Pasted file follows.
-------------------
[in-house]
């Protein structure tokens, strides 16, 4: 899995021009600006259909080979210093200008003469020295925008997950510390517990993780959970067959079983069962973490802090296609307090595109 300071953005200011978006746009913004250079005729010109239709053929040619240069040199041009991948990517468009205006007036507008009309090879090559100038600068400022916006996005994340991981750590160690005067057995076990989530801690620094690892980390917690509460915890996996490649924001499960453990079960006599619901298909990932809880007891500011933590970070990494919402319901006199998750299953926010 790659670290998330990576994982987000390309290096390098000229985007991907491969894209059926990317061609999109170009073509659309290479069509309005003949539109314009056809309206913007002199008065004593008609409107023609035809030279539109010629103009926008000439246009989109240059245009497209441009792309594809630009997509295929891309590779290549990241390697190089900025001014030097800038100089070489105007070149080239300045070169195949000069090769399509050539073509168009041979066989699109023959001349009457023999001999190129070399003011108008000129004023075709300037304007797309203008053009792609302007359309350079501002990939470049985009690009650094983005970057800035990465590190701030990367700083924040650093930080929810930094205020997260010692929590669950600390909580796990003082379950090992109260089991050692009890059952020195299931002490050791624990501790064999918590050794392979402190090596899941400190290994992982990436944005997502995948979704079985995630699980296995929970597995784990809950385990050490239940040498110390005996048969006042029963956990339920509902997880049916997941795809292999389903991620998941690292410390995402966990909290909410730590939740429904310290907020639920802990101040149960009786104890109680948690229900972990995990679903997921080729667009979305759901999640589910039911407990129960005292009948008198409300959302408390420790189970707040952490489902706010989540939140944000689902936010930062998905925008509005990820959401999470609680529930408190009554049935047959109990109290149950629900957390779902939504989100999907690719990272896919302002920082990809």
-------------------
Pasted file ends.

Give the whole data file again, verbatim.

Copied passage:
[in-house]
């Protein structure tokens, strides 16, 4: 899995021009600006259909080979210093200008003469020295925008997950510390517990993780959970067959079983069962973490802090296609307090595109 300071953005200011978006746009913004250079005729010109239709053929040619240069040199041009991948990517468009205006007036507008009309090879090559100038600068400022916006996005994340991981750590160690005067057995076990989530801690620094690892980390917690509460915890996996490649924001499960453990079960006599619901298909990932809880007891500011933590970070990494919402319901006199998750299953926010 790659670290998330990576994982987000390309290096390098000229985007991907491969894209059926990317061609999109170009073509659309290479069509309005003949539109314009056809309206913007002199008065004593008609409107023609035809030279539109010629103009926008000439246009989109240059245009497209441009792309594809630009997509295929891309590779290549990241390697190089900025001014030097800038100089070489105007070149080239300045070169195949000069090769399509050539073509168009041979066989699109023959001349009457023999001999190129070399003011108008000129004023075709300037304007797309203008053009792609302007359309350079501002990939470049985009690009650094983005970057800035990465590190701030990367700083924040650093930080929810930094205020997260010692929590669950600390909580796990003082379950090992109260089991050692009890059952020195299931002490050791624990501790064999918590050794392979402190090596899941400190290994992982990436944005997502995948979704079985995630699980296995929970597995784990809950385990050490239940040498110390005996048969006042029963956990339920509902997880049916997941795809292999389903991620998941690292410390995402966990909290909410730590939740429904310290907020639920802990101040149960009786104890109680948690229900972990995990679903997921080729667009979305759901999640589910039911407990129960005292009948008198409300959302408390420790189970707040952490489902706010989540939140944000689902936010930062998905925008509005990820959401999470609680529930408190009554049935047959109990109290149950629900957390779902939504989100999907690719990272896919302002920082990809």